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India was one of 72 countries that criminalize relations between consenting adults of the same-sex.
Post submitted by Stephen Peters, former Senior National Press Secretary and Spokesperson
Today, HRC celebrated a historic decision by the Supreme Court of India overturning Section 377 of the Indian Penal Code — a British colonial-era law dating back to 1861 that criminalized consensual sexual relations between adults of the same sex.
“This monumental decision by India’s Supreme Court finally ends a deeply discriminatory law that violated the dignity and most fundamental human rights of LGBTQ people in India,” said HRC Global Director Ty Cobb. “We congratulate the plaintiffs in this case and the LGBTQ advocates who worked tirelessly for decades to achieve this tremendous victory. We hope this decision in the world’s largest democracy and second most populous country will set an example and galvanize efforts to overturn similar outdated and degrading laws that remain in 71 other countries.”
“The soul of this nation had been bruised and battered because of this archaic law,” said Harish Iyer, a 2018 HRC Global Innovator and Indian LGBTQ advocate who was involved in the legal challenge to Section 377. “Today, we have reaffirmed our right to our bodies and our right to love. The rainbow flag is proudly hoisted in our hearts and minds as we celebrate this victory.”
In July, the Supreme Court of India held four days of hearings on six cases involving Section 377. While previous governments had argued in favor of retaining the harmful law, Prime Minister Narendra Modi’s government announced at the hearings that it would defer to the Supreme Court in deciding whether to decriminalize same-sex relations between consenting adults. Today's verdict comes at the end of almost two decades of legal battles which saw parts of Section 377 criminalizing same-sex conduct overturned by the Delhi High Court in 2009 then reinstated by the Supreme Court in 2013.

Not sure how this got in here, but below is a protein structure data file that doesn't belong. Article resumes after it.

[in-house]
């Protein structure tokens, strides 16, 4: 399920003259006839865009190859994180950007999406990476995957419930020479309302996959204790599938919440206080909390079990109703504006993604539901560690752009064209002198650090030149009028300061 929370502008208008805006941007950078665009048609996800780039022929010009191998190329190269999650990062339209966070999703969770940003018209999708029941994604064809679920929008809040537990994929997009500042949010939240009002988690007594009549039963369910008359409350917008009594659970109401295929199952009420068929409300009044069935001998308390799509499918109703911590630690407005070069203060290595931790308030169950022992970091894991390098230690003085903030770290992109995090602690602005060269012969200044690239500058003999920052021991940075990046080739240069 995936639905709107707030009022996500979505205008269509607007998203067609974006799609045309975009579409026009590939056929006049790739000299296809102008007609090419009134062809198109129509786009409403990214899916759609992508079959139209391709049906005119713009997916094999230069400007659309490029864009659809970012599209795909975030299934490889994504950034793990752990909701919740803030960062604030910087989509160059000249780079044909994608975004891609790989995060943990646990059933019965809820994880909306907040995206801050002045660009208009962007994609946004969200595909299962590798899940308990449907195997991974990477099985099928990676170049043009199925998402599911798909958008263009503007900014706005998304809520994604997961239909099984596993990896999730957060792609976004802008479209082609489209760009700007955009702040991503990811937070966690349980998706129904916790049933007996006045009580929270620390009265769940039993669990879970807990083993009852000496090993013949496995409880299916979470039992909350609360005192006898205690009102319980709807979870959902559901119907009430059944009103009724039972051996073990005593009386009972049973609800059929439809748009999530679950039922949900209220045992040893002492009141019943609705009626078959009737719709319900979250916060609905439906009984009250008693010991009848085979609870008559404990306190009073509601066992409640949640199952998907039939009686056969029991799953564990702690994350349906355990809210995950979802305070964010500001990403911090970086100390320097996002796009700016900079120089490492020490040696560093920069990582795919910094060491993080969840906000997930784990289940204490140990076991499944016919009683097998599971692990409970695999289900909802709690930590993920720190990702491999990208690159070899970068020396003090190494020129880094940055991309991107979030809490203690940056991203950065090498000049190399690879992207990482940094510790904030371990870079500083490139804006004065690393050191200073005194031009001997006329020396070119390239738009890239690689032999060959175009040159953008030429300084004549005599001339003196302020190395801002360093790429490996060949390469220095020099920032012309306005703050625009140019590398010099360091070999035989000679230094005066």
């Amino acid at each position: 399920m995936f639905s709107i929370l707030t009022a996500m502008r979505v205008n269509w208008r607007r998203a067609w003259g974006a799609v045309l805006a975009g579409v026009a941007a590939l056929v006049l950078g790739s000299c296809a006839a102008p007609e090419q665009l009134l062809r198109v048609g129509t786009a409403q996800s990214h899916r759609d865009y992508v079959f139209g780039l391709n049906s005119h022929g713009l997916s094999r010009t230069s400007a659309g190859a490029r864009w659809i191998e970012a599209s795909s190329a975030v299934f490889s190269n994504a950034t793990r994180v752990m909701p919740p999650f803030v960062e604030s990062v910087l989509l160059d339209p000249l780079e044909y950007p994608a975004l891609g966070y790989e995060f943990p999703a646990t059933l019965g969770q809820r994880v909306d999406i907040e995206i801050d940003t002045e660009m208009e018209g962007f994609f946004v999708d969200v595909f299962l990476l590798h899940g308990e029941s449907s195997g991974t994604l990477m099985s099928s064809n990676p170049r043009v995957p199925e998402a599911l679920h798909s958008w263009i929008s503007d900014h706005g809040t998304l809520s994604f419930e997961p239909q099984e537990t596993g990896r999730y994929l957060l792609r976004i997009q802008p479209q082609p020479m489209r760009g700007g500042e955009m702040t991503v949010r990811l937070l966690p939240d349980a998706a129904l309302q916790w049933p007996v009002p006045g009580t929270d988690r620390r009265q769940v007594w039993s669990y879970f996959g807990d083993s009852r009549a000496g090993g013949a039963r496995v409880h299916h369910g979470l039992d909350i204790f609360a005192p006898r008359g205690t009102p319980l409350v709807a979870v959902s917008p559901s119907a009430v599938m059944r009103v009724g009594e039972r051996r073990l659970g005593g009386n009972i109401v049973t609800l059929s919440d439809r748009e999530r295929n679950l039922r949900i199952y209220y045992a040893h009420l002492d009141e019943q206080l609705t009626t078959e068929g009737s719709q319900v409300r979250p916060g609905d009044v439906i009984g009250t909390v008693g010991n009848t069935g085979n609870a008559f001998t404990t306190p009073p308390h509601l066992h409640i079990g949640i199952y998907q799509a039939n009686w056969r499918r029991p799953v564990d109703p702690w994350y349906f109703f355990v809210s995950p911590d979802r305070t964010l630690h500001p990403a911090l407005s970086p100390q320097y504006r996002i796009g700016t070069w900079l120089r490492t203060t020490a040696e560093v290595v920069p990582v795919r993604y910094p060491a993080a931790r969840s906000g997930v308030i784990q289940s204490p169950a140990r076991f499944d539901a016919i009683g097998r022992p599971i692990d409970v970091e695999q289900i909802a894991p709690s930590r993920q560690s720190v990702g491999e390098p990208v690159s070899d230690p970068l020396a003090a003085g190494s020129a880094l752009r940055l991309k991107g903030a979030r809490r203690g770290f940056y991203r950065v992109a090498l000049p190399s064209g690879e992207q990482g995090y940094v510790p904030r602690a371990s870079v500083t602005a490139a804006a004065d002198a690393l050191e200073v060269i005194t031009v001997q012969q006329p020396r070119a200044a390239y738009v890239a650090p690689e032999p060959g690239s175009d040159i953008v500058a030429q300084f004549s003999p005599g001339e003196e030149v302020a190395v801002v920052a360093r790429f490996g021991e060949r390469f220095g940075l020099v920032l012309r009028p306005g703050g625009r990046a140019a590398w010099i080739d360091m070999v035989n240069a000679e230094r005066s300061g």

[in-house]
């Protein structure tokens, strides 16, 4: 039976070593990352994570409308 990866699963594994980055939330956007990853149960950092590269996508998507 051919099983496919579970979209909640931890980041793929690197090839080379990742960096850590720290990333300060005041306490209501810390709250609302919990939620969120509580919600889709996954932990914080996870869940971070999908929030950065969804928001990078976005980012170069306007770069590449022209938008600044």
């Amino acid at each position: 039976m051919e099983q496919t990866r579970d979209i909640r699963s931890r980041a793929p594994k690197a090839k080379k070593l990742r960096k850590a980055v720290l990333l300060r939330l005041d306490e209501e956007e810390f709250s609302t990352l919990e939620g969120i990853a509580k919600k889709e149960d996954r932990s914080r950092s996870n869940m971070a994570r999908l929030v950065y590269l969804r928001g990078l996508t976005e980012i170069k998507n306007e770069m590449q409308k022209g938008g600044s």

With a population of more than 1.3 billion, India is the world’s largest democracy and was the most populous of 72 countries that criminalize same-sex relations. In up to 10 countries, same-sex relations may be punishable by death. The Indian Supreme Court’s decision could significantly influence upcoming court cases and galvanize decriminalization efforts in other British Commonwealth countries — including in neighboring countries Sri Lanka, Myanmar, Malaysia and Singapore.